But finding it in myself for a commitment? A whole different story.

The underbrush in front of me moves, and the panther picks up his pace.

A dark place we go next, and his tail flicks sharply from side to side. Wary, too, I hunch down on the ground next to him. We peer through the windows of my bedroom, and tearing the clothes out of my closet is Tina. My mouth goes dry, as I witness her anguish, and my stomach wretches with hers as she crawls across our bedroom floor and vomits into a waste can.

Alice appears in the bedroom doorway with a glass of water for Tina, and seeing her on the floor sobbing – Alice rushes into the bathroom, and returns with a moist wash cloth.

Crumbled on the floor, Tina holds the cloth – like a blindfold over her eyes – and over the pounding of my heart she screams my name.

My head falls into my hands, and I weep, and nothing she says – no words that she’s forgiven me – can stop me from my shame.

______________

bacon sign

The Planet -5 pm – Shane

Folding my newspaper down in front of me, I look over the tops of it at Alice. “You know what we should do?”

“Oh, sure, I can think of a lot of things we should do!  Like you should quit reading the movie reviews and figure out how to get us backstage passes for Jennifer Hudson’s concert in the Bowl tomorrow night.”

“How about a little higher?”

“You mean like plane tickets somewhere?”

“Something unselfish for a change.”

Alice is uncharacteristically quiet.

“We should surprise Bette and Tina and cook them dinner.”

“Really?” Alice taps her pen thinking. “But what do you know how to cook? I can only make latkes.”

“I don’t think Bette likes those.”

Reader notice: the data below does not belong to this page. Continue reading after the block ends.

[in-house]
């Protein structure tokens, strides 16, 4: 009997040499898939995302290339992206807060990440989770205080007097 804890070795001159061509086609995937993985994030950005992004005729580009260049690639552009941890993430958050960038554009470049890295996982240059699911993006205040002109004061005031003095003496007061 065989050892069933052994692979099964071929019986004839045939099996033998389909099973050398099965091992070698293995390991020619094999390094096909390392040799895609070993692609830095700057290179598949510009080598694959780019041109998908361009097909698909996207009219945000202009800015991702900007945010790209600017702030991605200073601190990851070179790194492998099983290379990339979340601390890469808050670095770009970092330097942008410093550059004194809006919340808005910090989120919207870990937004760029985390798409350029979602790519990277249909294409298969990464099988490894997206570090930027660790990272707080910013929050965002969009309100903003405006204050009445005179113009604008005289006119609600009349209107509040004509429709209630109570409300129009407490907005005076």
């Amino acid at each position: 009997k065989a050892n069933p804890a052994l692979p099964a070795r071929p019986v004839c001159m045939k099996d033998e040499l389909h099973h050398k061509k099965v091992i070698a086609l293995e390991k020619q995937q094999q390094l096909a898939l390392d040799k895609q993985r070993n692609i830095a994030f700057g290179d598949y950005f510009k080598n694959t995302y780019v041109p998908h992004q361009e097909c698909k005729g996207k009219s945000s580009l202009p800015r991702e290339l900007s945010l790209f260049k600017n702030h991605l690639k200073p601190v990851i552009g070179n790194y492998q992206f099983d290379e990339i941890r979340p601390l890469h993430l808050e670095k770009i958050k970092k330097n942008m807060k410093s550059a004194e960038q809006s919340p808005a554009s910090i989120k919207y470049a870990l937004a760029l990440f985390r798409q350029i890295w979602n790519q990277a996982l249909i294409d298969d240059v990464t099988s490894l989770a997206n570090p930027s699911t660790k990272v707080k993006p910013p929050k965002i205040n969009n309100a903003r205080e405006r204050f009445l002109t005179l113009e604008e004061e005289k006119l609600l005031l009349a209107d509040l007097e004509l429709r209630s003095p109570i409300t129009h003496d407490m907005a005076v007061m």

“Neither do I, so I don’t cook.”

Leaning over I search through the Times to find the Food Section. “Here’s a recipe! Look!” I open the LA Times’s full page spread on, “101 Things to Do with Bacon”.

“Shane, you’re a genius!”

At that moment, Kit walks up. “Hey, you’re her sister. What’s Bette’s favorite food, and do you think she’d like it better with bacon?” I ask.

“Girl, if she doesn’t, she’s an idiot. Where is she anyway? I’ve been calling her phone for hours.”

“I am the shittiest Earth Mother. I can babysit.” Alice offers.

“Wha. . .no, Baby Girl’s fine, it’s those fucking whores from the SheBar that’s put me in a mood.”

“I thought Joyce was helping you with that?” Alice looks hopeful, but Kit shakes her head.

“I don’t know what she can do, but she’s coming here in a minute anyway.”

“Kit let us know.”

“You all good with drinks? Need anything?”

“But what about the bacon topping?” I call after Kit, as she’s walking away.

“Oh!? Whatcha wanna know for? You cookin’ might burn down the house!”

“As long as I smoke grass, I’m fine.”

Kit laughs at me. “Sounds like a plan. Crumble it on top of baked yams with lots of butter. She’ll never forget you. I used to make it for her when she was a kid.”

Then, Joyce walks through the door, and I wave at her. “Joyce is an amazing cook. Alice, we want her over here.”